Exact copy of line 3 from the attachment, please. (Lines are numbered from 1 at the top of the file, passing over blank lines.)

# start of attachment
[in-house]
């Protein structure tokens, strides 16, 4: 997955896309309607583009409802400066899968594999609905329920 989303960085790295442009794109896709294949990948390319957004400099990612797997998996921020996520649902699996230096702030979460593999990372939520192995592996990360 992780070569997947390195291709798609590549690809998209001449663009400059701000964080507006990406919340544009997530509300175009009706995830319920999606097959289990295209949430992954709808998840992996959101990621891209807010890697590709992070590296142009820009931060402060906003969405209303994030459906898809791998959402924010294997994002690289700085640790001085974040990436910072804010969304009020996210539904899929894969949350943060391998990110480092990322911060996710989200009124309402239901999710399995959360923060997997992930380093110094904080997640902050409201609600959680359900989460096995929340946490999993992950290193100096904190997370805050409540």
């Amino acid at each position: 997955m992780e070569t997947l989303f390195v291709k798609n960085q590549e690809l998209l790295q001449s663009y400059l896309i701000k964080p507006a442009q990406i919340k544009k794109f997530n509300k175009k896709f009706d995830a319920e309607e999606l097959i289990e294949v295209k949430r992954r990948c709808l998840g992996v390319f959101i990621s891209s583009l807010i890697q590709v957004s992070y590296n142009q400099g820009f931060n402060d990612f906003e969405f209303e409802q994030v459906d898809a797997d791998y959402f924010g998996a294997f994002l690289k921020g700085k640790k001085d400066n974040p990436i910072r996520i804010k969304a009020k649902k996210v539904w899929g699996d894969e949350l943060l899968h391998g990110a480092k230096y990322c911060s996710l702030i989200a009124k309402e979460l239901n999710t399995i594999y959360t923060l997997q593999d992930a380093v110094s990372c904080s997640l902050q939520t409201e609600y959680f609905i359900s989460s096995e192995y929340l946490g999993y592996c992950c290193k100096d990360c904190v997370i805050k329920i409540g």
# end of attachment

């Amino acid at each position: 997955m992780e070569t997947l989303f390195v291709k798609n960085q590549e690809l998209l790295q001449s663009y400059l896309i701000k964080p507006a442009q990406i919340k544009k794109f997530n509300k175009k896709f009706d995830a319920e309607e999606l097959i289990e294949v295209k949430r992954r990948c709808l998840g992996v390319f959101i990621s891209s583009l807010i890697q590709v957004s992070y590296n142009q400099g820009f931060n402060d990612f906003e969405f209303e409802q994030v459906d898809a797997d791998y959402f924010g998996a294997f994002l690289k921020g700085k640790k001085d400066n974040p990436i910072r996520i804010k969304a009020k649902k996210v539904w899929g699996d894969e949350l943060l899968h391998g990110a480092k230096y990322c911060s996710l702030i989200a009124k309402e979460l239901n999710t399995i594999y959360t923060l997997q593999d992930a380093v110094s990372c904080s997640l902050q939520t409201e609600y959680f609905i359900s989460s096995e192995y929340l946490g999993y592996c992950c290193k100096d990360c904190v997370i805050k329920i409540g």